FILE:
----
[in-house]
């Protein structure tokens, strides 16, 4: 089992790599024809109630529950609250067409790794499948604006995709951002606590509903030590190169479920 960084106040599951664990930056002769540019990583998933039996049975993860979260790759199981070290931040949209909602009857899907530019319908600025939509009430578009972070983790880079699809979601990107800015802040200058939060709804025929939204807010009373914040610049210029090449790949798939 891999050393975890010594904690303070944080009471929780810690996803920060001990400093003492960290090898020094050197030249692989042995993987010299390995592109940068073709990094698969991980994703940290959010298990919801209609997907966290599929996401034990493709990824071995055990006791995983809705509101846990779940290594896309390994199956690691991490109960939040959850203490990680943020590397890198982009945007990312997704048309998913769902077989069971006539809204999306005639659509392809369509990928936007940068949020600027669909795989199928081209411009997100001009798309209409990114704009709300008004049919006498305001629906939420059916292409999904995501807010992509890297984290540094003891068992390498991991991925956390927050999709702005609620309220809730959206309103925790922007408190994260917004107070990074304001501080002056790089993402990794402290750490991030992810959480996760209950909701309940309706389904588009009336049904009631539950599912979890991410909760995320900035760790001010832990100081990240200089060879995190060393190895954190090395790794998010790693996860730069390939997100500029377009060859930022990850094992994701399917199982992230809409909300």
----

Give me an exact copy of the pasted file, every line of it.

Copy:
[in-house]
């Protein structure tokens, strides 16, 4: 089992790599024809109630529950609250067409790794499948604006995709951002606590509903030590190169479920 960084106040599951664990930056002769540019990583998933039996049975993860979260790759199981070290931040949209909602009857899907530019319908600025939509009430578009972070983790880079699809979601990107800015802040200058939060709804025929939204807010009373914040610049210029090449790949798939 891999050393975890010594904690303070944080009471929780810690996803920060001990400093003492960290090898020094050197030249692989042995993987010299390995592109940068073709990094698969991980994703940290959010298990919801209609997907966290599929996401034990493709990824071995055990006791995983809705509101846990779940290594896309390994199956690691991490109960939040959850203490990680943020590397890198982009945007990312997704048309998913769902077989069971006539809204999306005639659509392809369509990928936007940068949020600027669909795989199928081209411009997100001009798309209409990114704009709300008004049919006498305001629906939420059916292409999904995501807010992509890297984290540094003891068992390498991991991925956390927050999709702005609620309220809730959206309103925790922007408190994260917004107070990074304001501080002056790089993402990794402290750490991030992810959480996760209950909701309940309706389904588009009336049904009631539950599912979890991410909760995320900035760790001010832990100081990240200089060879995190060393190895954190090395790794998010790693996860730069390939997100500029377009060859930022990850094992994701399917199982992230809409909300």